(S)-Acetoxypyrrolidin-2,5-dione (51), readily available from L-malic acid , was carefully reduced and immediately acetylated to (S)-52 which was reacted with furan to produce a 67:33 mixture of readily separable (2S,3S)-53 and (2R,3S)-53, respectively. Steric hindrance of the acetoxy substituent controls the formation of higher amounts of the trans-isomer. Ozone efficiently completed the degradation of the furan ring to the carboxyl group which was esterified with diazomethane to give methyl (2S,3S)-3-acetoxypyroglutamate (2S,3S)-54, a cyclized variant of 3-hydroxyglutamic acid. Treatment with a concentrated acid afforded (2S,3S)-2 as the hydrochloride (Scheme 13) .
The other strategy which also commences from L-malic acid  showed much better carbon atom economy since the acetate (S)-55 was reacted with cyanide while to the acetate (S)-52 three unused carbon atoms were added. The cyanides (4S,5S)-56 and (4S,5R)-56 formed as a 57:43 mixture in a boron trifluoride-catalyzed reaction with trimethylsilyl cyanide were separated chromatographically. Their transformation into (2R,3S)-2 and (2S,3S)-2, respectively, required the removal of the p-methoxybenzyl group and an acidic hydrolysis (Scheme 14) .
D-Glucose may be used as a chiral template for the synthesis of (2S,3R)-2 since configurations at C3 and C4 in the hexose are retained in the target compound. The disclosed strategy relied on prior transformation of D-glucose into azidofuranoside 57  and next to acid 58. Homologation of acid 58 was accomplished by the Arndt–Eistert reaction to give the methyl ester 59 from which benzyl ester 60 was obtained for easy hydrogenolytic removal in the last step. Hydrolysis of the isopropylidene acetal was followed by periodate cleavage of the C1–C2 bond in the furanose, oxidation of the already formed aldehyde to the acid and basic hydrolysis of the formate to afford the acid (2S,3R)-61. Its allylation provided the ester (2S,3R)-62, a protected precursor of 3-hydroxyglutamate, from which (2S,3R)-2 can be prepared by catalytic hydrogenolysis (Scheme 15) .
Although the majority of their preparations rely on enzymatic processes [5,68,70-73] several syntheses of non-racemic 4-hydroxyglutamic acids have been elaborated.
When the lithium enolate of dimethyl N-Cbz-L-glutamate 63 was treated with Davis oxaziridine, an inseparable 9:1 mixture of diastereoisomers was formed with (2S,4S)-64 predominating (Scheme 16) . For sodium and potassium enolates diastereoselectivity of the hydroxylation was much lower (2.6:1 and 1:1, respectively). Acid hydrolysis of 64 gave (4S)-4-hydroxy-L-glutamic acid [(2S,4S)-3] as the hydrochloride, however, its enantiomeric purity was not checked.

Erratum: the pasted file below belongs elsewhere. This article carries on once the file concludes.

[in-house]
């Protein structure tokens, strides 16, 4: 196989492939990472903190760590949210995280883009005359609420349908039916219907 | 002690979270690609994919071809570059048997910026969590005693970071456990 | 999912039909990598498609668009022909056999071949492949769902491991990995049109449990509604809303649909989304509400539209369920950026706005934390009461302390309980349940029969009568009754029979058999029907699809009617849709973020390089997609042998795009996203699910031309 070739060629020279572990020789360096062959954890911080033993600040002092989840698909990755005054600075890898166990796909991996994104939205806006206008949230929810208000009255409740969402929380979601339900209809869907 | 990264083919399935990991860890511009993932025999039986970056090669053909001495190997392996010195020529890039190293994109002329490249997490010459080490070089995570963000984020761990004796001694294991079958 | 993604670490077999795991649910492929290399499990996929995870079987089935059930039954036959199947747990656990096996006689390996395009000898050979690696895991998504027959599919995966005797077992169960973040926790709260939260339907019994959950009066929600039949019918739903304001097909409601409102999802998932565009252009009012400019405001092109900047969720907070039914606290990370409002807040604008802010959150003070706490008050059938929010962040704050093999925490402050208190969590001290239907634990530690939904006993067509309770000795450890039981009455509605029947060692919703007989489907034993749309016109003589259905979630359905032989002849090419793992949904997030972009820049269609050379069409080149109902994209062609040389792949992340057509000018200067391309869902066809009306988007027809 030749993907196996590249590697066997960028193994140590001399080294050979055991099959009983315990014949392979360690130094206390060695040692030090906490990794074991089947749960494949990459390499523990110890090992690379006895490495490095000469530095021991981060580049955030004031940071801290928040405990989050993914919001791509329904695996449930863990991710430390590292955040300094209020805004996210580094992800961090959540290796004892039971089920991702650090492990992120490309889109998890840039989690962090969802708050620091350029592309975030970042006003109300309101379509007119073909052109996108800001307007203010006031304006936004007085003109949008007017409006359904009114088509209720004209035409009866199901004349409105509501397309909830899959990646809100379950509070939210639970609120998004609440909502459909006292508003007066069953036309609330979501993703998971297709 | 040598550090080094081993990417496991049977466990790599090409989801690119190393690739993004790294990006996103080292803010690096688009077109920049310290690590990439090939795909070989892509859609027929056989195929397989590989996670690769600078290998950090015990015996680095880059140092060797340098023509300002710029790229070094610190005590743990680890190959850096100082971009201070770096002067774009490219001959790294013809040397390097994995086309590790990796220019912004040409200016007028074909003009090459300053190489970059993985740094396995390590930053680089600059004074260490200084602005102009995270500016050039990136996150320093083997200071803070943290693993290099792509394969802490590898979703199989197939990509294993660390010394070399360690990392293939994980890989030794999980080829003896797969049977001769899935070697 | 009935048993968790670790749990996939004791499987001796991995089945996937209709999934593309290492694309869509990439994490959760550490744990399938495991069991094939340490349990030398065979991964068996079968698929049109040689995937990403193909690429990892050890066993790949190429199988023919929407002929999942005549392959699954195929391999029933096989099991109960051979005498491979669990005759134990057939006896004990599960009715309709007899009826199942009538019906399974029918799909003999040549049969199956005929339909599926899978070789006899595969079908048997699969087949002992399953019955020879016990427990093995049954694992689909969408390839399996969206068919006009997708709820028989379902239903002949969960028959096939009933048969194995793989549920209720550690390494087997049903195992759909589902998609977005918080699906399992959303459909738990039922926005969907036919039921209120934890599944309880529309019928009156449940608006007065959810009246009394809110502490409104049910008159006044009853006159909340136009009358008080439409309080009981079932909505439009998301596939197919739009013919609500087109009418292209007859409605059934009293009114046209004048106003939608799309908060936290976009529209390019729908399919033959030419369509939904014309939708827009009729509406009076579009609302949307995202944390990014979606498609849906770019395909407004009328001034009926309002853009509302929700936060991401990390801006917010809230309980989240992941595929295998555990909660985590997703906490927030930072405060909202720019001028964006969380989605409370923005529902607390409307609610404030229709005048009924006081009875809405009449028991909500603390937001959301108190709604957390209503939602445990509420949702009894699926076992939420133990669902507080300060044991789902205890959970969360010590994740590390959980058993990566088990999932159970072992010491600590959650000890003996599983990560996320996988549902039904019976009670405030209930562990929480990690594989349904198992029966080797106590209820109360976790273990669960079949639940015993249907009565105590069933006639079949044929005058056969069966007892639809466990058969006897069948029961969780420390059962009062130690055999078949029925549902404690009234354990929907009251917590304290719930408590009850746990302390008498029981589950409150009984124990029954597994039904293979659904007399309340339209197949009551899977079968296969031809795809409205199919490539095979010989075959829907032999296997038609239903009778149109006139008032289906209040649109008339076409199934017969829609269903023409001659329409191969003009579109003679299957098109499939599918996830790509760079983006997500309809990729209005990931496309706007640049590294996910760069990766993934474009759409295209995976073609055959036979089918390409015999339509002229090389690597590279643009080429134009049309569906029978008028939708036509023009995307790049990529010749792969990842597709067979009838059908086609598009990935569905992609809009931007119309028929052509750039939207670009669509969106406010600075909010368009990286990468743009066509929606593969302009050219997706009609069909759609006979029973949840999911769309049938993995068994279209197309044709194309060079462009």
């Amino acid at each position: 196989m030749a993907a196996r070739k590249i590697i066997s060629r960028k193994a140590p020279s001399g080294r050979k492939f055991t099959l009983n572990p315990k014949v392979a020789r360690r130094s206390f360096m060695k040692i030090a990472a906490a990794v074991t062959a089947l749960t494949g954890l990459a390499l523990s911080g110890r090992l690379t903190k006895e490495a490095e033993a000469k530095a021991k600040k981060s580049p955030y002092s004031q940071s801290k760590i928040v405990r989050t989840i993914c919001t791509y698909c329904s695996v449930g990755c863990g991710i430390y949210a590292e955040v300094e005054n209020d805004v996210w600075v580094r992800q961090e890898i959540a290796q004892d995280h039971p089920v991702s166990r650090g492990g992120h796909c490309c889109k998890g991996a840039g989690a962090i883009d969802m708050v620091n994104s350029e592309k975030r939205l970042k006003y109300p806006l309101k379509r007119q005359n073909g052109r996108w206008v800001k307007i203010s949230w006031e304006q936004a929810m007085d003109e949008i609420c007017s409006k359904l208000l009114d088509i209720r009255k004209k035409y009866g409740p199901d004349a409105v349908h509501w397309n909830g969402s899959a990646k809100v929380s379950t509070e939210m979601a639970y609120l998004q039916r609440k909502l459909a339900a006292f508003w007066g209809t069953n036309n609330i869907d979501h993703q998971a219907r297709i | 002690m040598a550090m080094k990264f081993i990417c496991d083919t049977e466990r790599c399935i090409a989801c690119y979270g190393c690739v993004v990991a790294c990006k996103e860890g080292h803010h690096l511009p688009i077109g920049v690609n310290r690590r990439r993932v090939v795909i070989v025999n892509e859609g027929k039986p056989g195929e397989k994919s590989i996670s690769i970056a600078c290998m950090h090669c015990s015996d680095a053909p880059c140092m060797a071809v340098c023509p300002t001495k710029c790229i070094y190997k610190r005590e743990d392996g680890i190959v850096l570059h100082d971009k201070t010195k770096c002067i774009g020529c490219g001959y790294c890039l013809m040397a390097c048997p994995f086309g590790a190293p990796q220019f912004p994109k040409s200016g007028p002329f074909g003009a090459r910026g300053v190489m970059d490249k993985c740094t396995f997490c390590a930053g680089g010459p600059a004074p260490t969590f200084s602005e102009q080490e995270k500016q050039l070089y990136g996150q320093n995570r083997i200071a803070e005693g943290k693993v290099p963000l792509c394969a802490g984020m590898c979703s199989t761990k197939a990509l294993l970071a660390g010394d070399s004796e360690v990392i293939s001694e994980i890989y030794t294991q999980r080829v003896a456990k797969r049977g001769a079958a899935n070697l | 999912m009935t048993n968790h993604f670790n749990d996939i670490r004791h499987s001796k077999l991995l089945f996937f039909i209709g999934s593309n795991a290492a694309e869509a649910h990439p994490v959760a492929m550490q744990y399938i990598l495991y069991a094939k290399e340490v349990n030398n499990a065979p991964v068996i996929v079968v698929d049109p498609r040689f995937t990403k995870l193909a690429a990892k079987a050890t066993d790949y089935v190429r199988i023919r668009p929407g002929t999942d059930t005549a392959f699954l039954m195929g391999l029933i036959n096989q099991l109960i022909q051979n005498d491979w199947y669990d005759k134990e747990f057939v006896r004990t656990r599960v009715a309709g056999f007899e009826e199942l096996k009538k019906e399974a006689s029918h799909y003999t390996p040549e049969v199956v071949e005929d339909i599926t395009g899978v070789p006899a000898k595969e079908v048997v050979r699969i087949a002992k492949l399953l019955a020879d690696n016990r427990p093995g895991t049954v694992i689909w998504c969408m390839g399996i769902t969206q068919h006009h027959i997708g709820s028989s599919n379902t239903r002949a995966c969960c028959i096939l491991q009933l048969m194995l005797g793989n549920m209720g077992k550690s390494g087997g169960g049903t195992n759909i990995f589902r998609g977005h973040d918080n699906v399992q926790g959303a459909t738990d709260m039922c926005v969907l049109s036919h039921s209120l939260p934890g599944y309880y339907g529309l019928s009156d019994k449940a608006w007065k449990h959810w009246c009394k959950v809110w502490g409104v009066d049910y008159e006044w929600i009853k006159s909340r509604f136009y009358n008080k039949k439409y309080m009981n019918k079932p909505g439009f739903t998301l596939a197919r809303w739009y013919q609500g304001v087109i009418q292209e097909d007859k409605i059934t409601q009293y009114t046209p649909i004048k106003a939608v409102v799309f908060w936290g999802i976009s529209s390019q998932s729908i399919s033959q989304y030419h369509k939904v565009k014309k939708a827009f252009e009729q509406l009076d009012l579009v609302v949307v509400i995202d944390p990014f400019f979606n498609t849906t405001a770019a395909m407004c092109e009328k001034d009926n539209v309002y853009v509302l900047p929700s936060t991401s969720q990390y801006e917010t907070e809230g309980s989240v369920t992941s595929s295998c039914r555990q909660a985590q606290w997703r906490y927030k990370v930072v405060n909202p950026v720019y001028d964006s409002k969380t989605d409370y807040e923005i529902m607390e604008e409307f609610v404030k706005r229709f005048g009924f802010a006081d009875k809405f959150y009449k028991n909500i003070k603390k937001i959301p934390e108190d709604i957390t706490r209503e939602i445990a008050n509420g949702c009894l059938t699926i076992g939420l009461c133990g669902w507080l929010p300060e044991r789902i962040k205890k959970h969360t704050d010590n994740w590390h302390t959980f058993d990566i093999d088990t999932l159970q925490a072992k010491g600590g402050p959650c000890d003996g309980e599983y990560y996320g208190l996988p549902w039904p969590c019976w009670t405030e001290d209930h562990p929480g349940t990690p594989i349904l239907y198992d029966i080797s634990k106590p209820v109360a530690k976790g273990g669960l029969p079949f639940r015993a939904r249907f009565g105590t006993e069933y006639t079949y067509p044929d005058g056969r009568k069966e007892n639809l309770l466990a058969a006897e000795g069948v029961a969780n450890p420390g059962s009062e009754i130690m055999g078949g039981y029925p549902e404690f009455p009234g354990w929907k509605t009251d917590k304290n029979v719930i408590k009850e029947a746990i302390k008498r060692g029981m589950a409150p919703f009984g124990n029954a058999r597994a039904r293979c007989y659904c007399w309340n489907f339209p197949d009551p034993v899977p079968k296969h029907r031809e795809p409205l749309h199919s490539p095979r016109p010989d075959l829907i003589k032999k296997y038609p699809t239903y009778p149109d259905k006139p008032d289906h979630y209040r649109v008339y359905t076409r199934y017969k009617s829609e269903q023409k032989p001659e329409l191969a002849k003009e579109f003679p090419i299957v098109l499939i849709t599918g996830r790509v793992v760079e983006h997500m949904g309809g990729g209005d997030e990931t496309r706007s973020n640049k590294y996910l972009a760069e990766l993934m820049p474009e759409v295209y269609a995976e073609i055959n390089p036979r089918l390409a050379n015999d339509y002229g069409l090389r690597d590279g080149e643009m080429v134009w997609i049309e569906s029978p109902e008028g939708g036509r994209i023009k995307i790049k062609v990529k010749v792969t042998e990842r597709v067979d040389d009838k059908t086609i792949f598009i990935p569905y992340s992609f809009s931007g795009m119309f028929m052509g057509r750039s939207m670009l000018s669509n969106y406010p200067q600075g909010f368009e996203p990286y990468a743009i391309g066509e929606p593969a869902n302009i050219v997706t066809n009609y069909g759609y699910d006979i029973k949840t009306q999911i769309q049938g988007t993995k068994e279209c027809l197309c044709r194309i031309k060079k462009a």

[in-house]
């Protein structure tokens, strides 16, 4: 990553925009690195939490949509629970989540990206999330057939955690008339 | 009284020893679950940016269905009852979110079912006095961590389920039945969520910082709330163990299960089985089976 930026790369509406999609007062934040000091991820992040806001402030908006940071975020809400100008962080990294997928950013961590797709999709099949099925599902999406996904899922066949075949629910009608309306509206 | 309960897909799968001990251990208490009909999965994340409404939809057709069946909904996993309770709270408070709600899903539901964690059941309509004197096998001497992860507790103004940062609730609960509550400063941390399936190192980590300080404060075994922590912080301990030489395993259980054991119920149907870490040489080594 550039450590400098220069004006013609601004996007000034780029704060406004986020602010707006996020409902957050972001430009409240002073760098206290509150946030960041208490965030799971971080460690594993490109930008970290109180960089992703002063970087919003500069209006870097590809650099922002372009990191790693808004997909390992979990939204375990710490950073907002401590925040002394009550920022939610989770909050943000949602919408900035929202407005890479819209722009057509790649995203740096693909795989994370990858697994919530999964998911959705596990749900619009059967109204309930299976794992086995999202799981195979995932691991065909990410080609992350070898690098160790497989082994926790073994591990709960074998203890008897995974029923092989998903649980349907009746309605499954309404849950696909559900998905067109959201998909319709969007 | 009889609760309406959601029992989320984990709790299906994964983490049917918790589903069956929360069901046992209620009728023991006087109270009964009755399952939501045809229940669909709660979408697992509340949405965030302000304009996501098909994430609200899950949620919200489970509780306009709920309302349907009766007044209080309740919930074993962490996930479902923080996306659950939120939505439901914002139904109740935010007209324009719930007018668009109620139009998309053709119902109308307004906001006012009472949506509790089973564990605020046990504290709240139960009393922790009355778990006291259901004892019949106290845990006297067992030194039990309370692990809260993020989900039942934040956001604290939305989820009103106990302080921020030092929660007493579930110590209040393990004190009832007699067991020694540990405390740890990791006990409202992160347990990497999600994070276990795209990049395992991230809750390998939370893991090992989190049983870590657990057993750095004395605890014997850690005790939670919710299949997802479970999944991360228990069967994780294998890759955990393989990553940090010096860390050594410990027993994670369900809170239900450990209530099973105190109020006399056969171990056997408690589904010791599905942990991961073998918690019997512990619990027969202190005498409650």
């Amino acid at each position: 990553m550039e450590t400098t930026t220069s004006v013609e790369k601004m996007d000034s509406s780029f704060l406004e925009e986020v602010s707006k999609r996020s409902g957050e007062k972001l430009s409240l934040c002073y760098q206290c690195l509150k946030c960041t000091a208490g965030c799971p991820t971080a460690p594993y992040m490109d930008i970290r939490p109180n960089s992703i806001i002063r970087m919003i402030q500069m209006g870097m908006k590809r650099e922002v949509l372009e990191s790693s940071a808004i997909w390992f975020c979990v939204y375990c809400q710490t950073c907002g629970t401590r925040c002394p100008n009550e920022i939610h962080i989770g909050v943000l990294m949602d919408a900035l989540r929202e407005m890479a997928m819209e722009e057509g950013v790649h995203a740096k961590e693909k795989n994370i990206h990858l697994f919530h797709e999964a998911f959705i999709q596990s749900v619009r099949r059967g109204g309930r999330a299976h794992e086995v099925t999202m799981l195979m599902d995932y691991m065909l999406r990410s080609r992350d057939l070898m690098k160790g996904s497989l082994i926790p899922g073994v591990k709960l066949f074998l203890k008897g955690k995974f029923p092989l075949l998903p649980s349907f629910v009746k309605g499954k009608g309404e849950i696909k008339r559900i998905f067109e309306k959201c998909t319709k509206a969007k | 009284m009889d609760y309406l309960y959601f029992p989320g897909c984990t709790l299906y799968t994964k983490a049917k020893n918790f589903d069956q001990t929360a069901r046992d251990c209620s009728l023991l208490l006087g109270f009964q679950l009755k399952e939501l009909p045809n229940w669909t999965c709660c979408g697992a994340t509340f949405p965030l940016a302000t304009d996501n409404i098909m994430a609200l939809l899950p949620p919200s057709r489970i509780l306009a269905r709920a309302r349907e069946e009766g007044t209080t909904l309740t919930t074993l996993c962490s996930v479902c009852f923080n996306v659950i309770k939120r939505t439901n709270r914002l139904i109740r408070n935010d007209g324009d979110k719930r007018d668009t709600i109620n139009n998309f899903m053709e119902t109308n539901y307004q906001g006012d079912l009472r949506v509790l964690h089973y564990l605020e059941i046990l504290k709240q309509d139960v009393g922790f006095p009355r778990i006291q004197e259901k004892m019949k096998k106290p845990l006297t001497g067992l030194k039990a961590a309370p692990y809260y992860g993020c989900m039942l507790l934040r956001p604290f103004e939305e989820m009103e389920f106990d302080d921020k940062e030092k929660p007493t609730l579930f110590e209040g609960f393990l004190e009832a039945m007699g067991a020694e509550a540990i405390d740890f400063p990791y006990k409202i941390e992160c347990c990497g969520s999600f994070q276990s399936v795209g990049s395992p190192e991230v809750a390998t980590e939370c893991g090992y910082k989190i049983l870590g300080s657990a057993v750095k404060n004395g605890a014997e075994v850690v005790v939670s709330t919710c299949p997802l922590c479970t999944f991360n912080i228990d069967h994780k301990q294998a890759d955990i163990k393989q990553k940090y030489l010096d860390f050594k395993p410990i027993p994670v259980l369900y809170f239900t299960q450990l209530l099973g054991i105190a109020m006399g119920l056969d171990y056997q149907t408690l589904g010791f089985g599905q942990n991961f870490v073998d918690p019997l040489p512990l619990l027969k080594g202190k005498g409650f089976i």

In connection with the total synthesis of thiopeptide antibiotic nosiheptide an orthogonally protected (4S)-4-hydroxy-L-glutamic acid derivative 66 (Scheme 16) was required and it was obtained as a single diastereoisomer from 65 in the same way [75,76].
Bromination of N-phthaloyl-L-glutamic acid [(S)-67] followed by methanolysis gave a 2:1 mixture of threo and erythro diastereoisomers (2S,4S)-68 and (2S,4R)-68, respectively (Scheme 17) [77,78]. A mixture of (2S,4S)-3 and (2S,4R)-3 obtained after hydrolysis was separated taking advantage of two phenomena: the preferential lactonization of (2S,4S)-3 to produce 69 and much better solubility of (2S,4R)-3 in water when compared with 69 and (2S,4S)-3 . Two other stereoisomers were synthesized in a similar way from (R)-67.
The isoxazolidine ring can be considered as another cyclic precursor to 4-hydroxyglutamic acids due to the easy cleavage of the N–O bond and high trans diastereoselectivities of 1,3-dipolar cycloadditions which allow to control stereochemistries at C3 and C5 [79,80]. To illustrate this concept the E/Z mixture of nitrone 70 was reacted with acrylamide 71 prepared from (2S)-bornane-10,2-sultam to afford mainly (20:1) the isoxazolidine (3S,5S)-72 easily separable from minor cycloadducts. The trans stereochemistry of the isoxazolidine ring in 72 was the consequence of the endo and exo additions to the Z- and E-nitrones, respectively . Further steps to the orthogonally protected (2S,4S)-73 required selective hydrolysis of the chiral auxiliary, installation of the tert-butyl ester function and finally hydrogenolytic opening of the isoxazolidine ring with simultaneous protection of the amino group (Scheme 18).
Acylnitroso derivative 74 prepared from methyl N-Boc-L-alaninate underwent Diels–Alder reaction with cyclopentadiene to produce equimolar amounts of easily separable cycloadducts 75 and 76 (Scheme 19) . The bicyclic framework in the latter compound was first reduced and the hydroxy group was protected as acetate. Then the oxidative cleavage of the C=C bond gave diacid 77 (readily purified as dimethyl ester 78) which is a dipeptide containing O-protected (2S,4R)-4-hydroxyglutamic acid 3 (Scheme 19). The cycloadduct 75 can be transformed in a similar manner into non-proteinogenic D-amino acids.